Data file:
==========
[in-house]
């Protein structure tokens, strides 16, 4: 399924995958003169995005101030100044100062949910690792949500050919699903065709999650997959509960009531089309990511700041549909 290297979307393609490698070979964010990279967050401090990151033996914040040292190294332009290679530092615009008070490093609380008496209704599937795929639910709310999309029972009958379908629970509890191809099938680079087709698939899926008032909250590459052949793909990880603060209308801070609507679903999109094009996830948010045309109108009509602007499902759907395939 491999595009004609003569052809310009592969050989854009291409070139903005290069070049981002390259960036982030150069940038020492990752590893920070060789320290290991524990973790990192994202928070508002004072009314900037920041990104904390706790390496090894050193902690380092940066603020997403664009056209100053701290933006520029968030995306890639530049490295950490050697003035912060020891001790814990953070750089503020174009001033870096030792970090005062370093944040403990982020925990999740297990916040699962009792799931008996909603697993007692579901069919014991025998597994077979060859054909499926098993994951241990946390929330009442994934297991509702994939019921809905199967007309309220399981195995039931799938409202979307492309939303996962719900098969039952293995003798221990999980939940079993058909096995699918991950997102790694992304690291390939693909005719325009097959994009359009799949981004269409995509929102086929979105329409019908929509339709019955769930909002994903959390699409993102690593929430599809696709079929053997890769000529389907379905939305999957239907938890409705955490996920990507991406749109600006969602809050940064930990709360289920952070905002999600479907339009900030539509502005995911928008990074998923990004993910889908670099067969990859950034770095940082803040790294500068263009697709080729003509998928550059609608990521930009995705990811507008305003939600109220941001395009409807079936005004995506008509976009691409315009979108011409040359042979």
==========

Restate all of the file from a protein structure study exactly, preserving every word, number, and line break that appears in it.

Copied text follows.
[in-house]
């Protein structure tokens, strides 16, 4: 399924995958003169995005101030100044100062949910690792949500050919699903065709999650997959509960009531089309990511700041549909 290297979307393609490698070979964010990279967050401090990151033996914040040292190294332009290679530092615009008070490093609380008496209704599937795929639910709310999309029972009958379908629970509890191809099938680079087709698939899926008032909250590459052949793909990880603060209308801070609507679903999109094009996830948010045309109108009509602007499902759907395939 491999595009004609003569052809310009592969050989854009291409070139903005290069070049981002390259960036982030150069940038020492990752590893920070060789320290290991524990973790990192994202928070508002004072009314900037920041990104904390706790390496090894050193902690380092940066603020997403664009056209100053701290933006520029968030995306890639530049490295950490050697003035912060020891001790814990953070750089503020174009001033870096030792970090005062370093944040403990982020925990999740297990916040699962009792799931008996909603697993007692579901069919014991025998597994077979060859054909499926098993994951241990946390929330009442994934297991509702994939019921809905199967007309309220399981195995039931799938409202979307492309939303996962719900098969039952293995003798221990999980939940079993058909096995699918991950997102790694992304690291390939693909005719325009097959994009359009799949981004269409995509929102086929979105329409019908929509339709019955769930909002994903959390699409993102690593929430599809696709079929053997890769000529389907379905939305999957239907938890409705955490996920990507991406749109600006969602809050940064930990709360289920952070905002999600479907339009900030539509502005995911928008990074998923990004993910889908670099067969990859950034770095940082803040790294500068263009697709080729003509998928550059609608990521930009995705990811507008305003939600109220941001395009409807079936005004995506008509976009691409315009979108011409040359042979």